The National Highway Traffic Safety Administration

Motorcycle Safety Program

January 2003










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Fatality Rate Per 100,000 Registered Vehicles The motorcycle community is experiencing astounding growth. New unit sales of on-highway motorcycles have increased approximately 91 percent since 1997. In 2001, motorcycles represented 2.2 percent of all registered vehicles in the United States and accounted for 0.34 percent of vehicle miles traveled, but crashes involving motorcycles accounted for 7.6 percent of total traffic fatalities on America's roadways. The Motorcycle Industry Council (MIC) expects motorcycle sales to continue to increase over the next 5 to 7 years meaning more motorcycles on our Nation's roadways. MIC estimates that 471,000 new on-highway motorcycles were sold in the United States in 2000 alone compared to 379,000 in 1999. [3]


Fatalities Per Million VMT Exposure, measured in terms of vehicle miles of travel (VMT) in 2001, shows that motorcyclists were about 26 times as likely to die in a crash than someone riding in a passenger car, and are 5 times as likely to be injured. This is a steep increase from 1997, when motorcyclists were 14 times as likely to die in a crash than someone riding in a passenger car. Per registered vehicle, the fatality rate for motorcyclists in 2001 was 4.1 times the fatality rate for passenger car occupants. The injury rate for passenger car occupants per registered vehicle was 1.2 times the injury rate for motorcyclists.



Motorcycle Fatalities by Age Group A recent analysis of age trends shows that over the past 10 years, fatalities in the 20 to 29 year old age group, the group with consistently the highest annual number of motorcycle fatalities, decreased, while fatalities in the 40 and over age groups increased. During this time, however, there were more driving age individuals in the 40 and over age group in the United States.




Percent Ownership - 40 and Over Since 1980, motorcycle ownership among the 40 and over age group has increased significantly, from 15.1 percent in 1980 to 43.7 percent in 1998. [4]

Likewise, rural motorcycle fatalities have been increasing and have, in fact, surpassed urban fatalities in the years 1998 through 2001.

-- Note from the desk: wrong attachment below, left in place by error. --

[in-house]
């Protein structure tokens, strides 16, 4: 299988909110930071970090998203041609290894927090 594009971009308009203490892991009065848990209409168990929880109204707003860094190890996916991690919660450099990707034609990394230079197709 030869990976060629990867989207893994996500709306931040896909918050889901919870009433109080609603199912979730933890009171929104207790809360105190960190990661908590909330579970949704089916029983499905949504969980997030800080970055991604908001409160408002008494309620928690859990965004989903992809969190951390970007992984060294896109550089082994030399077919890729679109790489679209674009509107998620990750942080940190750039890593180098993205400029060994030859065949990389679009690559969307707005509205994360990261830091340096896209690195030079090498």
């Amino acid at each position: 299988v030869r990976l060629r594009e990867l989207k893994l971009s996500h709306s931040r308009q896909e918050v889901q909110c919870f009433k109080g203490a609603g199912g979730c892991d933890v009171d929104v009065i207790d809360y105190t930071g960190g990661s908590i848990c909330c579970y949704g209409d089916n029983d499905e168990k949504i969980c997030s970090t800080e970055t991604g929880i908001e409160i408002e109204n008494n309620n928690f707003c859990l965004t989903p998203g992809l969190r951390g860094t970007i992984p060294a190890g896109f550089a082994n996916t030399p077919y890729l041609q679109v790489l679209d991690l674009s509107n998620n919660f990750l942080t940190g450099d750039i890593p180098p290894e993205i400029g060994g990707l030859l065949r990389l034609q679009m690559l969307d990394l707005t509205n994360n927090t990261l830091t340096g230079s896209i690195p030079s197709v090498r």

Another recent trend indicates that the engine size of the majority of the motorcycles involved in fatal crashes has been increasing, as well. The mean engine displacement of the motorcycles involved in fatal crashes has increased from an average engine size of 769 cc in 1990 to 959 cc in 2001, an increase of 24.7 percent.

Further, the mean age of motorcyclists' fatalities has also increased from 29.3 years in 1990 to 36.3 years in 2001. The analysis also indicates a corresponding rise in the average age of motorcyclists killed and greater involvement of motorcycles with larger engines in fatal crashes.

According to NHTSA's National Occupant Protection Use Survey (NOPUS), a nationally representative observational survey of motorcycle helmet, safety belt, and child safety seat use, helmet use for motorcycle operators fell from 71 percent in 2000 to 58 percent in 2002. This drop is statistically significant and corresponds to a striking 45 percent increase in nonuse.

Rider impairment and speeding also remain major contributing factors in these unnecessary and preventable crashes (both are discussed in greater detail later in this document); however, some other findings extracted from FARS provide further insight into possible reasons for escalating motorcyclist fatalities:

    arrow Half of the fatalities in single vehicle crashes relate to problems negotiating a curve prior to a crash;

    arrow Over 80 percent of motorcycle fatalities in single vehicle crashes occur off the roadway (a crash occurring on the shoulder, median, roadside, outside right-of-way, off roadway location unknown, in a parking lane, separator and gore. A gore is an area of land where two roadways diverge or converge.);

    arrow Almost 60 percent of motorcyclist fatalities in single vehicle crashes occur at night;

    arrow Collisions with fixed objects are a significant factor in over half of motorcycle fatalities in single vehicle crashes.

The increase in motorcycle-related deaths and injuries calls for new program actions to supplement existing initiatives. There have been periods of major improvement in motorcycle safety, especially since the implementation of Federal laws and programs that were first established over 35 years ago. But escalating fatality and injury trends sound a warning trend. Motorcyclists age 40 and over riding larger motorcycle engine sizes account for the fastest growing group of motorcyclist fatalities. Fatalities on undivided, rural roadways have also increased significantly. The agency has not determined why there have been alarming increases in fatalities. This unfortunate reversal is occurring while overall traffic deaths remain at historic lows.